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Location: C116, Bowland North
Dr Claire Waterton (Centre for the Study of Environmental Change, ESRC Centre for Economic and Social Aspects of Geonomics) and Dr Saskia Vermeyley (Lancaster Environmental Centre)
Oil Spills, Rural Livelihoods and Human Health: A Case Study of the Niger Delta Region, Nigeria.
My PhD is interdisciplinary. It covers Environmental and Natural Resource Sociology, Political Ecology/Political Economy, Geopolitics, Geographies of Health, Oil spill polluted /Bio-contaminated environment and Rural livelihoods. My research goes beyond the visible or direct effects of oil spills and associated activities of oil multinationals in the region. Its focus is on the indirect effects that are subtle, which in the long-run or short-run greatly impact human health and well-being in the Niger Delta Region.The theories upon which I hinge my thesis are environmental stress theory, ecological-symbolic theory, resource-dependence theory, conservation of resource theory and Concept of the Ecological-Self.
"This place is part of me? My relation to this place is part of myself? If this place is destroyed, something in me is destroyed. My relationship to this place is such that if this place is changed I am changed" (Naess, 1987: 37)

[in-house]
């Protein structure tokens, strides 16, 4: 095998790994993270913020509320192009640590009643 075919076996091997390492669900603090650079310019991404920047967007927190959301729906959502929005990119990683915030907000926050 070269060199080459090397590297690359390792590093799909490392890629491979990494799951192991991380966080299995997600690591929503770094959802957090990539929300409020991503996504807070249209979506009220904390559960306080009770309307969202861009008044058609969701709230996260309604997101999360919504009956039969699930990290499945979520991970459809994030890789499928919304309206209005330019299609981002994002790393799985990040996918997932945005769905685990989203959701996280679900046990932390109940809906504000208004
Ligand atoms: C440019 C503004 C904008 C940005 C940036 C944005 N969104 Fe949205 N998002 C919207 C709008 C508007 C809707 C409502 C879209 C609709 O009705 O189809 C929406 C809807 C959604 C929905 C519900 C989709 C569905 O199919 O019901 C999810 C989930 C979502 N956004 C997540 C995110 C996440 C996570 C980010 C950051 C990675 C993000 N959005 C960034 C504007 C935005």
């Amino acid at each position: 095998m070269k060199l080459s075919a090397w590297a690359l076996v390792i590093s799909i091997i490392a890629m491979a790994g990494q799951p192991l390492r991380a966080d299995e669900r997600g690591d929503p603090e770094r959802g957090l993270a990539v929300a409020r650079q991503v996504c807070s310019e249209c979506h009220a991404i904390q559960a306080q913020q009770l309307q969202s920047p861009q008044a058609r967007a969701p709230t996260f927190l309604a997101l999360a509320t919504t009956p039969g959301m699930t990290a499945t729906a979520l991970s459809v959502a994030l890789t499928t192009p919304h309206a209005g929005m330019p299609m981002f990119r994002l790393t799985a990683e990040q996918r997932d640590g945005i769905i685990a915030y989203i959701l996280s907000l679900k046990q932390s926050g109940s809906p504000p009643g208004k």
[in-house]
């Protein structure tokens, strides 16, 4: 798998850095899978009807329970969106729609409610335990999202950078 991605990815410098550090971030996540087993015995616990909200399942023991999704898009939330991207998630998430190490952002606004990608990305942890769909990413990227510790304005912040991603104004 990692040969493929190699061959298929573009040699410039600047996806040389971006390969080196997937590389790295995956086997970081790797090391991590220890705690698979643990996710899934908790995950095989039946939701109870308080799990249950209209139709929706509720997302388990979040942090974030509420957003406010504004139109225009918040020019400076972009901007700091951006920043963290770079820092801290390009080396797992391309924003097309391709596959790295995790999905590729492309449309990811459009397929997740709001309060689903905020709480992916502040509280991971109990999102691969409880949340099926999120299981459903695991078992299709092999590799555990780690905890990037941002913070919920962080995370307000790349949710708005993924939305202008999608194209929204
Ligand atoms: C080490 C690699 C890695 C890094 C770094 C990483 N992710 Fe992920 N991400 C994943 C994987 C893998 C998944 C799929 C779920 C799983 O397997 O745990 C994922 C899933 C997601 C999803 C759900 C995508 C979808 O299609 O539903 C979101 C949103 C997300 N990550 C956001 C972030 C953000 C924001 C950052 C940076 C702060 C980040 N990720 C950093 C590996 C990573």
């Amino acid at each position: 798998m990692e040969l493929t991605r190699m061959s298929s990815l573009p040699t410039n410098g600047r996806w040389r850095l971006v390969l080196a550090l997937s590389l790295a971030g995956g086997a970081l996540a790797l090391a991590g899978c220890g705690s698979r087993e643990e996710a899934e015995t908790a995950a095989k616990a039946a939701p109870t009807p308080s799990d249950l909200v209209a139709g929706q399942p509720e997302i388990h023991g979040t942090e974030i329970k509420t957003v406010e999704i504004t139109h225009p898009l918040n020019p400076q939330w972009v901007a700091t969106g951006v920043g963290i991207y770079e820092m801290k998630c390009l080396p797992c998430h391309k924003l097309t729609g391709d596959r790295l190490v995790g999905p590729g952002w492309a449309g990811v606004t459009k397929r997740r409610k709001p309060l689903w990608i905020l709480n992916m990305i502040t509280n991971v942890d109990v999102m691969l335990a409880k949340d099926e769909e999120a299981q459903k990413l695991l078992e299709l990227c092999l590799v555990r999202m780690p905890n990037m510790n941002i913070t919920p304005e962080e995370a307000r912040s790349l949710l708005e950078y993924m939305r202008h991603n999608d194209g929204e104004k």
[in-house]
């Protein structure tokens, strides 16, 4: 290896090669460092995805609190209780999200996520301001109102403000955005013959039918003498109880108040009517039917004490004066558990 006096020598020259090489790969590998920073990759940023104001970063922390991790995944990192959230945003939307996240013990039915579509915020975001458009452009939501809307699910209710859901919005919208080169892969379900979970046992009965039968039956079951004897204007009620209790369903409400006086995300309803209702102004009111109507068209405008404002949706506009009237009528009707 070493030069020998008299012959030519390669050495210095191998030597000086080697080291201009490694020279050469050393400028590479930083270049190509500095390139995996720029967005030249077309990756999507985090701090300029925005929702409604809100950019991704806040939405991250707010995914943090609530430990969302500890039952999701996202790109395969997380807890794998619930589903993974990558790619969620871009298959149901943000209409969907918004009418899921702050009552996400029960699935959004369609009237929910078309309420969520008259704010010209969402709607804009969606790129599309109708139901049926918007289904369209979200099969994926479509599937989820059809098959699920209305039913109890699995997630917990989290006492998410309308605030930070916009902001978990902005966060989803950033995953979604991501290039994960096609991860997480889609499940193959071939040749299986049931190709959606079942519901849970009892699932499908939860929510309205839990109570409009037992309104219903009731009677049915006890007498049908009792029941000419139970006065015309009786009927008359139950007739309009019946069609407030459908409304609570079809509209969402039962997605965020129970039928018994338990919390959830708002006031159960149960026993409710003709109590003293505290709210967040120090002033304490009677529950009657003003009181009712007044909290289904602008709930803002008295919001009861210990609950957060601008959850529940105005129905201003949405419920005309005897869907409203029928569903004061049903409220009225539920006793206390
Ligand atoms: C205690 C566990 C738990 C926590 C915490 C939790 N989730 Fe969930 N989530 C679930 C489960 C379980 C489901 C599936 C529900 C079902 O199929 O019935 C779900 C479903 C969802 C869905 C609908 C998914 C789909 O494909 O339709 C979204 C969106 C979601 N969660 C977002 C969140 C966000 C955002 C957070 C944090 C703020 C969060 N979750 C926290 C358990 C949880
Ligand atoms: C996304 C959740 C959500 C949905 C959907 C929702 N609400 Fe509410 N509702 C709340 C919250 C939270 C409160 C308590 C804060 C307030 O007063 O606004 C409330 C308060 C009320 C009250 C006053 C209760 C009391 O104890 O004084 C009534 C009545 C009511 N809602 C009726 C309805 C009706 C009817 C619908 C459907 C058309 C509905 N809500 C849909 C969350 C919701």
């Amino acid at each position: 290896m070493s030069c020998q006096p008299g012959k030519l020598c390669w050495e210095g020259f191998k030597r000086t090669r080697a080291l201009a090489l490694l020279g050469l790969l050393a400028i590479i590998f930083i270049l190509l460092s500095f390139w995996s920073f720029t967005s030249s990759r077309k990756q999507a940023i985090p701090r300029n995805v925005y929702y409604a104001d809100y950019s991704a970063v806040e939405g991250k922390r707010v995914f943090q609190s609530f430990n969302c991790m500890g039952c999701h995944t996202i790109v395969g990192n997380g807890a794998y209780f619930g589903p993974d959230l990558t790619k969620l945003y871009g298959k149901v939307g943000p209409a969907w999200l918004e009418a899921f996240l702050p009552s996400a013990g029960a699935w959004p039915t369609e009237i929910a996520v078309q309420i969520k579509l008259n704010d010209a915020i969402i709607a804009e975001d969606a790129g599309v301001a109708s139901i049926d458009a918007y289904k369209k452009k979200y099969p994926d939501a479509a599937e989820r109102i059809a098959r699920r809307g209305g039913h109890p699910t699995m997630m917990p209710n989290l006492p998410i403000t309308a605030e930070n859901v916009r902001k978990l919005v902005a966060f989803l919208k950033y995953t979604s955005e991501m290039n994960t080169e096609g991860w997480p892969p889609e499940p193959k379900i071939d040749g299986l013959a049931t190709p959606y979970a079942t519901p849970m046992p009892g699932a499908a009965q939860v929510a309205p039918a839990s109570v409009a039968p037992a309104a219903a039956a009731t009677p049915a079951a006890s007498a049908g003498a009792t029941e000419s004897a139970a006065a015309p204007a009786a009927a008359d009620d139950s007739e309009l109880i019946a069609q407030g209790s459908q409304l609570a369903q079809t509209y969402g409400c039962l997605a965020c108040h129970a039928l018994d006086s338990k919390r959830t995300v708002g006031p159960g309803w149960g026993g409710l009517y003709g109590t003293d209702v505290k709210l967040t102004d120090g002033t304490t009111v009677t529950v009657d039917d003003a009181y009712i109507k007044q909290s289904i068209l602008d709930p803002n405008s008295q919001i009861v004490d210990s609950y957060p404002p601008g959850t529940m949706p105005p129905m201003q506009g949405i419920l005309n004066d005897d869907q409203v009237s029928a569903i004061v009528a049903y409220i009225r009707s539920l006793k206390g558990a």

The way the environment is conceptualised is the basis upon which its utilization hinges. It has been conceptualised in different ways to suit disparate interest which inevitably lead to conflicts of interest. Naess argues that when individuals defend their environment, they are actually acting in self defense and people feel threatened when their environment, which is an extension of their self, is destroyed. In line with this position, Ibeanu (2000) argues that the threat perceived by members of a community as a result of oil spills makes them feel unsecured. Security here entails the capacity of the biophysical environment to sustain the needs of people. It is the capacity of individuals to provide their physical and psychological needs and livelihoods. It has to do with the reduction of frustration, fears and anxieties about their abilities to meet their need. Protection from poverty, bio-chemical contamination, injustice and the likes are what people in oil producing communities strive for (Ibeanu, 2000). In essence, their security is rooted in the sustenance provided by the environment and as such when the environment is polluted there is the feeling of insecurity. It is this feeling of threat and insecurity perceived by individuals that causes them to embark on environmental protest/resistance and the various environmental movements designed to protect the environment. Where the environment is protected, the individual feels protected and secured. It can be argued that the promulgation of environmental laws/regulation is hinged on this security consciousness of the individuals striving to protect themselves by protecting their environment [ecological-self]
I am particularly interested in the feelings, emotions, frustrations, invoked by the political ecology and environment pollution in the Niger Delta Region. The activities of oil multinational companies, the Nigerian State, and other stakeholders displace people from their livelihoods/communities which invariably affects their health.
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